Bus Pirate AVR Programming

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The Bus Pirate can be used to program Atmel AVR microcontrollers. AVRDUDE version 5.8 and later support the Bus Pirate as a programmer directly. There is also an alternate firmware that can be installed on to Bus Pirate to make it an STK500 v2 AVR programmer clone.

Note: AVRDude is the most common software for programming AVR microcontrollers. Many packages such as WinAVR and the Arduino IDE bundle a version of AVRDude. The instructions on this page should be applicable to those packages with include AVRDude.


Connecting the Bus Pirate

The AVR ISP (in-system programming) is typically done the either a 6 pin (2 x 3) header or a 10 pin (2 x 5) header. It is essentially a 3 wire SPI interface, with Vcc, ground, and inverted reset. The 6 pin header found on Arduino and other AVR type boards. Since the Bus Pirate can provide Vcc, it is also possible to connect it directly to the AVR either on a breadboard or by using the Bus Pirate probe cable.

AVR ISP Header

AVR ISP Connectors (Top View)

AVR 6 pin ISP Header (Arduino, etc.) AVR 10 Pin ISP Header
MISO 1 2 Vcc
Reset 5 6 Ground
MOSI 1 2 Vcc
not used 3 4 Ground
RESET 5 6 Ground
SCK 7 8 Ground
MISO 9 10 Ground

Bus Pirate AVR programming connections

BusPirate Signal AVR Signal ISP pin (6) ATtiny2313 Pin ATmega328P pin
GND GND 6 10 8
+5V or +3.3V Vcc 2 20 7
CS RESET 5 1 1
MOSI MOSI 4 17 17 (PB3)
MISO MISO 1 18 18 (PB4)
SCLK/CLK SCK 3 19 19 (PB5)

AVRDude & Bus Pirate Version Compatibility

Using AVRDude with the Bus Pirate firmware requires both a compatible versions of AVRDude and the Bus Pirate Firmware. Support for the Bus Pirate was added to AVRDude starting with AVRDude version 5.8 and was compatible with the Bus Pirate version 4.x firmware available at that time. However, Bus Pirate firmware 5.0-5.9 introduced some changes that were incompatible with AVRDude's Bus Pirate support. In order to retain compatibility with the released versions of AVRDude, some desired changes were backed out Bus Pirate 5.10 firmware that will be brought back in the future when a newer version of AVRDude is released. Bus Pirate firmware 5.10 and later includes a new compound SPI operation that can be used by later versions of AVRDude to significantly speed up AVR programming. As of November 2010, patches for AVRDude 5.10 have made available for testing, but have yet to be incorporated into an AVRDude release.

Note: Unfortunately the current AVRDude and Bus Pirate firmware version numbering is very similar (5.x) and is easy to confuse. Take care to make sure you have the right version of the AVRDude software and Bus Pirate firmware installed before reporting problems.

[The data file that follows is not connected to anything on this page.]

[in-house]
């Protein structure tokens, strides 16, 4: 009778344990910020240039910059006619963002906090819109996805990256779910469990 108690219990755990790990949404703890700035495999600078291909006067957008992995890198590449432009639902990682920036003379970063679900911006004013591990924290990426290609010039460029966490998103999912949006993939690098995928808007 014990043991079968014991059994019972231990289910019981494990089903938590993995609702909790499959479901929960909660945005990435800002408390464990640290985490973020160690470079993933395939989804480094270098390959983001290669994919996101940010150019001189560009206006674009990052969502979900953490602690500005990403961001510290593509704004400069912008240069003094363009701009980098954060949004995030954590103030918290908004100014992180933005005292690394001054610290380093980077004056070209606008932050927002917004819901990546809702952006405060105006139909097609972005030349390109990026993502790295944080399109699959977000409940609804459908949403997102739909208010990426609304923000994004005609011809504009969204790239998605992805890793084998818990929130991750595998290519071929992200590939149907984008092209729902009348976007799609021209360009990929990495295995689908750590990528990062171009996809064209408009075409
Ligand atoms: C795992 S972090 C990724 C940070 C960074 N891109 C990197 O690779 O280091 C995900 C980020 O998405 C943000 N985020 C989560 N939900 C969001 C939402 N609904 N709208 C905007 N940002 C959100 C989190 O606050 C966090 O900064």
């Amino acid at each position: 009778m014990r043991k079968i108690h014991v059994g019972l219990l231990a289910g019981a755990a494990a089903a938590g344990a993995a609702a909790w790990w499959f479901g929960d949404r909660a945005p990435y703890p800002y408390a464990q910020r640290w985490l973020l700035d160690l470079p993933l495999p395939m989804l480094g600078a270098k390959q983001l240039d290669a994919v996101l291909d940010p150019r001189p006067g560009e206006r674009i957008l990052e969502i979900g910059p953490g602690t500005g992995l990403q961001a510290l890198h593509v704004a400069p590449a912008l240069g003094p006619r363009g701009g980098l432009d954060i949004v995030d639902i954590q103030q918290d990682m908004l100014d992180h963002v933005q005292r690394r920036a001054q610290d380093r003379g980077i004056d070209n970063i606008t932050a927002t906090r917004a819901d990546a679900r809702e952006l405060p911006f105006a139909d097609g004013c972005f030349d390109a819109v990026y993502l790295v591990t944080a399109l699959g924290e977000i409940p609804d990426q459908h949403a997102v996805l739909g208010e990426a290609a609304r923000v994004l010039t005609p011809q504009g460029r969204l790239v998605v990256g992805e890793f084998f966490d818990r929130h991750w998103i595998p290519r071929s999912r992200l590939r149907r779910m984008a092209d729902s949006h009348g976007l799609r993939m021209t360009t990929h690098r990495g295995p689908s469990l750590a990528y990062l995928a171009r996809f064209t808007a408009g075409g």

Check the Bus Pirate AVR Programming Forum for the current state of development.

Compatible Versions

Known working combinations of Bus Pirate firmware and AVRDude releases

AVRDude Release Bus Pirate Firmware Notes
AVRDude 5.8 and later BP firmware 4.x
AVRDude 5.8 and leter BP firmware 5.10 May not be compatible with all future BP firmware releases
AVRDude Future release with patches BP firmware 5.10+ Higher speed AVR programming

Incompatible Versions

Known broken versions

Version Notes
AVRDude before 5.8 No Bus Pirate support, see STK500 clone
Bus Pirate Firmware 5.0-5.9 Not compatible with AVRDude 5.8 - 5.10, use Bus Pirate Firmware 5.10 or later

Using AVRDude with Bus Pirate support

From the command line

AVRDude's -c option specifies which programmer to use. For the Bus Pirate, it should be buspirate. The device name where the Bus Pirate is connected such be specified with -P (uppercase P). The chip is specified with -p (lowercase p). The general form for using AVRDude from the command line is:

$ avrdude -c buspirate -P <bus pirate comm port> -p <chipname>  ...

Tip: To get a list of chip your version of AVRDude supports, give a bogus -p option, avrdude -p help.

From an IDE

To use the Bus Pirate for AVR programming from an IDE or other environment where you don't have direct access to the command line, you will need to find where in the IDE's configuration settings the AVR programmer type is specified. In some cases, you may need to edit a config file to list the Bus Pirate as one of the available programmer choices.

Other Bus Pirate & AVRDude Tutorials

Example: Testing connection and reading Fuses

$ avrdude -c buspirate -P /dev/ttyUSB0 -p attiny2313 -v

avrdude: Version 5.10, compiled on Jan 19 2010 at 19:05:56
         Copyright (c) 2000-2005 Brian Dean, http://www.bdmicro.com/
         Copyright (c) 2007-2009 Joerg Wunsch                      

         System wide configuration file is "/etc/avrdude/avrdude.conf"
         User configuration file is "/home/rt/.avrduderc"            
         User configuration file does not exist or is not a regular file, skipping